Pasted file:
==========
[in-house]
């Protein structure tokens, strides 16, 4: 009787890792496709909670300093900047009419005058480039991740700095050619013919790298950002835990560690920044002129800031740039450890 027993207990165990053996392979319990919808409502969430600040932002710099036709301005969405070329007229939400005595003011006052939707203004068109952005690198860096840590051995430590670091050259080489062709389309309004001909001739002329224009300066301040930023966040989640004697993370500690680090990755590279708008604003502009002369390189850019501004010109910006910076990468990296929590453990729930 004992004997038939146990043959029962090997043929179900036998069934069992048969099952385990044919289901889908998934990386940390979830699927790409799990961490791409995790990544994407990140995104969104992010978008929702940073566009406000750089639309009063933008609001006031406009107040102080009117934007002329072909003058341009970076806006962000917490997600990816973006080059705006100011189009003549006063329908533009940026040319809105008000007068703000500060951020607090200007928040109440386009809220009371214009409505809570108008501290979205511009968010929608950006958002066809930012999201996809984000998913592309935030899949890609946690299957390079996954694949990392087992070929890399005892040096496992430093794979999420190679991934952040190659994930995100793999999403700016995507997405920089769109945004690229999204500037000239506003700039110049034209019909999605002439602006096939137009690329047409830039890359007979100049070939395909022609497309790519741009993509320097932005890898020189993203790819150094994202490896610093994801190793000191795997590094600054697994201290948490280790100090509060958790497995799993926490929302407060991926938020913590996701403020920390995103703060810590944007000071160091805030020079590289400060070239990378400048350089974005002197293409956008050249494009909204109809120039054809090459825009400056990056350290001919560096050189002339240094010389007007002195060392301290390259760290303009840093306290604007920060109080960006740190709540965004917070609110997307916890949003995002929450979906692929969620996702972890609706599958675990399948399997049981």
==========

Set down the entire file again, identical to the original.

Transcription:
[in-house]
């Protein structure tokens, strides 16, 4: 009787890792496709909670300093900047009419005058480039991740700095050619013919790298950002835990560690920044002129800031740039450890 027993207990165990053996392979319990919808409502969430600040932002710099036709301005969405070329007229939400005595003011006052939707203004068109952005690198860096840590051995430590670091050259080489062709389309309004001909001739002329224009300066301040930023966040989640004697993370500690680090990755590279708008604003502009002369390189850019501004010109910006910076990468990296929590453990729930 004992004997038939146990043959029962090997043929179900036998069934069992048969099952385990044919289901889908998934990386940390979830699927790409799990961490791409995790990544994407990140995104969104992010978008929702940073566009406000750089639309009063933008609001006031406009107040102080009117934007002329072909003058341009970076806006962000917490997600990816973006080059705006100011189009003549006063329908533009940026040319809105008000007068703000500060951020607090200007928040109440386009809220009371214009409505809570108008501290979205511009968010929608950006958002066809930012999201996809984000998913592309935030899949890609946690299957390079996954694949990392087992070929890399005892040096496992430093794979999420190679991934952040190659994930995100793999999403700016995507997405920089769109945004690229999204500037000239506003700039110049034209019909999605002439602006096939137009690329047409830039890359007979100049070939395909022609497309790519741009993509320097932005890898020189993203790819150094994202490896610093994801190793000191795997590094600054697994201290948490280790100090509060958790497995799993926490929302407060991926938020913590996701403020920390995103703060810590944007000071160091805030020079590289400060070239990378400048350089974005002197293409956008050249494009909204109809120039054809090459825009400056990056350290001919560096050189002339240094010389007007002195060392301290390259760290303009840093306290604007920060109080960006740190709540965004917070609110997307916890949003995002929450979906692929969620996702972890609706599958675990399948399997049981």